China's Big Missile Defense Move in the South China Sea: A Game Changer?
Satellite imagery appears to confirm that China has nearly completed construction of new fortification that could be used to house advanced surface-to-air missiles batteries such as the HQ-9.
According to the Center for Strategic and International Studies (CSIS) Asia Maritime Transparency Initiative, the fortifications are being built on Fiery Cross, Mischief and Subi Reefs.
“Eight of these buildings are being constructed on each of the three outposts. Each measures about 66 feet long and 33 feet wide,” the CSIS posting reads.
“Unnamed intelligence officials who spoke to Reuters indicated that the roof of each concrete building is retractable. This could allow transporter-erector-launcher vehicles carrying missiles—like the HQ-9 SAM systems China has already deployed on Woody Island—stationed within the structures to fire from inside without exposing themselves.”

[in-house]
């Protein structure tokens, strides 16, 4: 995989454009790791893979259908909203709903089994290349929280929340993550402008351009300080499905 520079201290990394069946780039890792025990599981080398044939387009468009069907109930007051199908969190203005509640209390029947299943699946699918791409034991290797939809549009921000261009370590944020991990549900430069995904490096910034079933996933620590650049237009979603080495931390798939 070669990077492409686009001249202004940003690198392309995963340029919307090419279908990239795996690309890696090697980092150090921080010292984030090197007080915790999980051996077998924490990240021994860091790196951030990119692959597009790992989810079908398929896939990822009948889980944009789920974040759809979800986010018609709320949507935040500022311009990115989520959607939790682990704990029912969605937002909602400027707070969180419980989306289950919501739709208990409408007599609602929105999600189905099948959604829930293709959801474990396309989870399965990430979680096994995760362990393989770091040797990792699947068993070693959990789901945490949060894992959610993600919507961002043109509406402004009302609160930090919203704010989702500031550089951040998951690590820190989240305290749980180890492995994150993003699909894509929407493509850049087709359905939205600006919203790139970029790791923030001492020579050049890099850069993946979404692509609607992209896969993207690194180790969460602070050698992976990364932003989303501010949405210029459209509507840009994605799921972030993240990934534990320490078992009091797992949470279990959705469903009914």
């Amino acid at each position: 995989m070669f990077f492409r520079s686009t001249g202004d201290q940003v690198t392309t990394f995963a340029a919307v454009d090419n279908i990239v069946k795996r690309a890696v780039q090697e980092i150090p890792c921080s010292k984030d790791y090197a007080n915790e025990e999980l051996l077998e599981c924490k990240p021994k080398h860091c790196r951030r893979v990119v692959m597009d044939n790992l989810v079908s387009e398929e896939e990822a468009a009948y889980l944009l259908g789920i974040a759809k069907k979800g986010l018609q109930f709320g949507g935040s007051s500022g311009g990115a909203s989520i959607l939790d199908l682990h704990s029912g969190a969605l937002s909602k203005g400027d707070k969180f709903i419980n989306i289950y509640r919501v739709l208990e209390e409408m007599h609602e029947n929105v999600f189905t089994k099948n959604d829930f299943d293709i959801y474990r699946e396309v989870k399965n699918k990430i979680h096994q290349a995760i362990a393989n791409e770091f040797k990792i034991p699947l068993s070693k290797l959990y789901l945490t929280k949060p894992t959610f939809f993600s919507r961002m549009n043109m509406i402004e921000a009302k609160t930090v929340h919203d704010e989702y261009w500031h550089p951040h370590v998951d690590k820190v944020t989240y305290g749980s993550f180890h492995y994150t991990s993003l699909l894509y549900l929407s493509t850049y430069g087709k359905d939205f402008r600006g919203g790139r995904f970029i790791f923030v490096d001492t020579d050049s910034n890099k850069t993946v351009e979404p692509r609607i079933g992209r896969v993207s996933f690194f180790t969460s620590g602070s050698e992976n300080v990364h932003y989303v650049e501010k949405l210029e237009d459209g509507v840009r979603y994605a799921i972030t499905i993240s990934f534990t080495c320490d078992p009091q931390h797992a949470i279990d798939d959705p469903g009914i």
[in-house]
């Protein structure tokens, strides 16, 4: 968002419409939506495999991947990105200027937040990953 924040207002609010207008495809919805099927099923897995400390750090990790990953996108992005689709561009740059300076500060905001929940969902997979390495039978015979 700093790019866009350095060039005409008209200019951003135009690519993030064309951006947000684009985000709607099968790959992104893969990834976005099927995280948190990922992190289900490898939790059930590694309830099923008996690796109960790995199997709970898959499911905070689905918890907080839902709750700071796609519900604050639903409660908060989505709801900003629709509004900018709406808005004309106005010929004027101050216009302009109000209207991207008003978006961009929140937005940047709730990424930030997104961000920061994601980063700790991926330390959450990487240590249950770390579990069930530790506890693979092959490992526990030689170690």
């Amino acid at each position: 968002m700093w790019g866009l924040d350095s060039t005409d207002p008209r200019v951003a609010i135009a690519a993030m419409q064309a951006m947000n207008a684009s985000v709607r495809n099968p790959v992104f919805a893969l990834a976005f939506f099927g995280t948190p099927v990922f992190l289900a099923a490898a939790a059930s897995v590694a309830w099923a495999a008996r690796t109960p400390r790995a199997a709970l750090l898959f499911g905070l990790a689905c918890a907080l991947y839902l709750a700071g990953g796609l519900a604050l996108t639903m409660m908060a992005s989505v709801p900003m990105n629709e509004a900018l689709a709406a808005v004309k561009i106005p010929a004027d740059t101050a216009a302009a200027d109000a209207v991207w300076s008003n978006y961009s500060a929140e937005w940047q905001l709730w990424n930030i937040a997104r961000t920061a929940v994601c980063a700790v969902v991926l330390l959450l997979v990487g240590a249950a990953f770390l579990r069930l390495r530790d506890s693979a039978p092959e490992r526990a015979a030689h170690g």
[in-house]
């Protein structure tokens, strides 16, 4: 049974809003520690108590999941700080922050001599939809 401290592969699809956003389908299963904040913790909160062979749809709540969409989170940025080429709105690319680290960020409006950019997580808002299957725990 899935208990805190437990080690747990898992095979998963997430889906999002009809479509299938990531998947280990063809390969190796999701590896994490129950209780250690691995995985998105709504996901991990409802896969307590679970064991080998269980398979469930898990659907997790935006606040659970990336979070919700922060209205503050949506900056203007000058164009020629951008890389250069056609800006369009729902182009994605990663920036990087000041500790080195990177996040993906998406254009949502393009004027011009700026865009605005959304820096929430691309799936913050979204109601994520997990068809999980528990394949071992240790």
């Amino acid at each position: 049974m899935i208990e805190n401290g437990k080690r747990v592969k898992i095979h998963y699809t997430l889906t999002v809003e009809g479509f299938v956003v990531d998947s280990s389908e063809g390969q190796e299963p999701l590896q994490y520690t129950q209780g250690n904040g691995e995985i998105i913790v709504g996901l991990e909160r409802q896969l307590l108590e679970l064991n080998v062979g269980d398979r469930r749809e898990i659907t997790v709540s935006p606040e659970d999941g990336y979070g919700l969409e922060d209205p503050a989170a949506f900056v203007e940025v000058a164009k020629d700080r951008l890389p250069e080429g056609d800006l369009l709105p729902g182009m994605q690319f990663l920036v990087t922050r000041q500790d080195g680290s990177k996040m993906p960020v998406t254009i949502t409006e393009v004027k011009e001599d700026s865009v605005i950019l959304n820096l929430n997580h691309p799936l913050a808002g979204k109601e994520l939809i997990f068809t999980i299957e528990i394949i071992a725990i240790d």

For the Chinese, the fortified launch positions are an advantage because systems such as the HQ-9—which would normally move as part of their survival strategy–don’t have room to maneuver on the small artificial islands.
“Unlike the HQ-9s on Woody Island, which are covered only by camouflage netting, those deployed to the Spratlys would enjoy some protection from the elements, especially corrosive seawater,” the report states.
“With the roofs closed, the shelters would also conceal launchers from view, thwarting overhead surveillance and preventing adversaries from knowing how many launchers (if any) are present at any given time. Finally, in the event of actual conflict, the structures could withstand indirect strikes or small weapons fire.”
The islands—while a thorn in the side of the U.S. forces stationed in the Pacific—are quite vulnerable in the event of a conflict. China has been slowly militarizing the area as Beijing ramps up its campaign to claim much of the South China Sea for itself in contravention of international law.
Dave Majumdar is the defense editor for The National Interest. You can follow him on Twitter: @davemajumdar.
Image Credit: Creative Commons.